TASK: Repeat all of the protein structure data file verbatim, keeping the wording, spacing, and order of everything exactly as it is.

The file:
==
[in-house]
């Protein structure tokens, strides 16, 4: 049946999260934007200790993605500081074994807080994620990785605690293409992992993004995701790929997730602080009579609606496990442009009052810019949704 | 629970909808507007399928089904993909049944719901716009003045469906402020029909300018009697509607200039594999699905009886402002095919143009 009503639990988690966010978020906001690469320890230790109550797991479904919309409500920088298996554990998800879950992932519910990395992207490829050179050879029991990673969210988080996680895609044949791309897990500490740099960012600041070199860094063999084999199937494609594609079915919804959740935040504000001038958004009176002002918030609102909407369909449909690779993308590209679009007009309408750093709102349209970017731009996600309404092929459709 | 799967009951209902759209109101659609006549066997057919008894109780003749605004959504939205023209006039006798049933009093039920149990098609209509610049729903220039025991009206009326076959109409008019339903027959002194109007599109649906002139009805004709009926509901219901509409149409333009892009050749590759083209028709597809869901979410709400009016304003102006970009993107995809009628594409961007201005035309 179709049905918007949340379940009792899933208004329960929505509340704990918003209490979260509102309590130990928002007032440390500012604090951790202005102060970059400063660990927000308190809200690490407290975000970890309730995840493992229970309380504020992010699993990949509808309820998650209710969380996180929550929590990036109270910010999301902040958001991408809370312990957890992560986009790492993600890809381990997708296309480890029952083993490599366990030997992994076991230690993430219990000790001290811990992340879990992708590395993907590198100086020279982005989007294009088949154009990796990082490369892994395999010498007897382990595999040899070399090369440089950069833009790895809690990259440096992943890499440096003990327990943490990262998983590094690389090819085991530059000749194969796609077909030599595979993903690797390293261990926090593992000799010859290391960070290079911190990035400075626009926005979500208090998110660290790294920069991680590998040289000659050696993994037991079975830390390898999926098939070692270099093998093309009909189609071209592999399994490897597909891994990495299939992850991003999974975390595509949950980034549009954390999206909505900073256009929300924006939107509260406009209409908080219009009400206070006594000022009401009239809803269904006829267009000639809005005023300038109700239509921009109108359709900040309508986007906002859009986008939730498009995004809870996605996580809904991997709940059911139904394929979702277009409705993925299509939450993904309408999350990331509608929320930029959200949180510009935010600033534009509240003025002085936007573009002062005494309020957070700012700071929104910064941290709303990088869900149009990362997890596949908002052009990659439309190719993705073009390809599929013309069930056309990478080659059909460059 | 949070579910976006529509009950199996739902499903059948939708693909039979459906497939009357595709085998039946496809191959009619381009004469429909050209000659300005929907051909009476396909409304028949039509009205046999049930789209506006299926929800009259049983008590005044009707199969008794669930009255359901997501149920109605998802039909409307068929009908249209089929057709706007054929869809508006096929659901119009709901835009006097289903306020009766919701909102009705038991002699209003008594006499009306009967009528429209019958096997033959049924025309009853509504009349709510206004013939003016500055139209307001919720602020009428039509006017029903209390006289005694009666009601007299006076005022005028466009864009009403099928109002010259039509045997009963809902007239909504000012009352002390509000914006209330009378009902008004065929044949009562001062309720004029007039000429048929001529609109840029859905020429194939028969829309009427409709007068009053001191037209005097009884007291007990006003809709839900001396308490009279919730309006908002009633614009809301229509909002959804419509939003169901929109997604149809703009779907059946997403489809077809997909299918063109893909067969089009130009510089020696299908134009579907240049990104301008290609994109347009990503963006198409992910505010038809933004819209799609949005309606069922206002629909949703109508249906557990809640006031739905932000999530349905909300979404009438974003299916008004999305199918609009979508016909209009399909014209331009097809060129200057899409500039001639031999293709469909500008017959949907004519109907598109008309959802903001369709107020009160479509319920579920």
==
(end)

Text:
[in-house]
């Protein structure tokens, strides 16, 4: 049946999260934007200790993605500081074994807080994620990785605690293409992992993004995701790929997730602080009579609606496990442009009052810019949704 | 629970909808507007399928089904993909049944719901716009003045469906402020029909300018009697509607200039594999699905009886402002095919143009 009503639990988690966010978020906001690469320890230790109550797991479904919309409500920088298996554990998800879950992932519910990395992207490829050179050879029991990673969210988080996680895609044949791309897990500490740099960012600041070199860094063999084999199937494609594609079915919804959740935040504000001038958004009176002002918030609102909407369909449909690779993308590209679009007009309408750093709102349209970017731009996600309404092929459709 | 799967009951209902759209109101659609006549066997057919008894109780003749605004959504939205023209006039006798049933009093039920149990098609209509610049729903220039025991009206009326076959109409008019339903027959002194109007599109649906002139009805004709009926509901219901509409149409333009892009050749590759083209028709597809869901979410709400009016304003102006970009993107995809009628594409961007201005035309 179709049905918007949340379940009792899933208004329960929505509340704990918003209490979260509102309590130990928002007032440390500012604090951790202005102060970059400063660990927000308190809200690490407290975000970890309730995840493992229970309380504020992010699993990949509808309820998650209710969380996180929550929590990036109270910010999301902040958001991408809370312990957890992560986009790492993600890809381990997708296309480890029952083993490599366990030997992994076991230690993430219990000790001290811990992340879990992708590395993907590198100086020279982005989007294009088949154009990796990082490369892994395999010498007897382990595999040899070399090369440089950069833009790895809690990259440096992943890499440096003990327990943490990262998983590094690389090819085991530059000749194969796609077909030599595979993903690797390293261990926090593992000799010859290391960070290079911190990035400075626009926005979500208090998110660290790294920069991680590998040289000659050696993994037991079975830390390898999926098939070692270099093998093309009909189609071209592999399994490897597909891994990495299939992850991003999974975390595509949950980034549009954390999206909505900073256009929300924006939107509260406009209409908080219009009400206070006594000022009401009239809803269904006829267009000639809005005023300038109700239509921009109108359709900040309508986007906002859009986008939730498009995004809870996605996580809904991997709940059911139904394929979702277009409705993925299509939450993904309408999350990331509608929320930029959200949180510009935010600033534009509240003025002085936007573009002062005494309020957070700012700071929104910064941290709303990088869900149009990362997890596949908002052009990659439309190719993705073009390809599929013309069930056309990478080659059909460059 | 949070579910976006529509009950199996739902499903059948939708693909039979459906497939009357595709085998039946496809191959009619381009004469429909050209000659300005929907051909009476396909409304028949039509009205046999049930789209506006299926929800009259049983008590005044009707199969008794669930009255359901997501149920109605998802039909409307068929009908249209089929057709706007054929869809508006096929659901119009709901835009006097289903306020009766919701909102009705038991002699209003008594006499009306009967009528429209019958096997033959049924025309009853509504009349709510206004013939003016500055139209307001919720602020009428039509006017029903209390006289005694009666009601007299006076005022005028466009864009009403099928109002010259039509045997009963809902007239909504000012009352002390509000914006209330009378009902008004065929044949009562001062309720004029007039000429048929001529609109840029859905020429194939028969829309009427409709007068009053001191037209005097009884007291007990006003809709839900001396308490009279919730309006908002009633614009809301229509909002959804419509939003169901929109997604149809703009779907059946997403489809077809997909299918063109893909067969089009130009510089020696299908134009579907240049990104301008290609994109347009990503963006198409992910505010038809933004819209799609949005309606069922206002629909949703109508249906557990809640006031739905932000999530349905909300979404009438974003299916008004999305199918609009979508016909209009399909014209331009097809060129200057899409500039001639031999293709469909500008017959949907004519109907598109008309959802903001369709107020009160479509319920579920």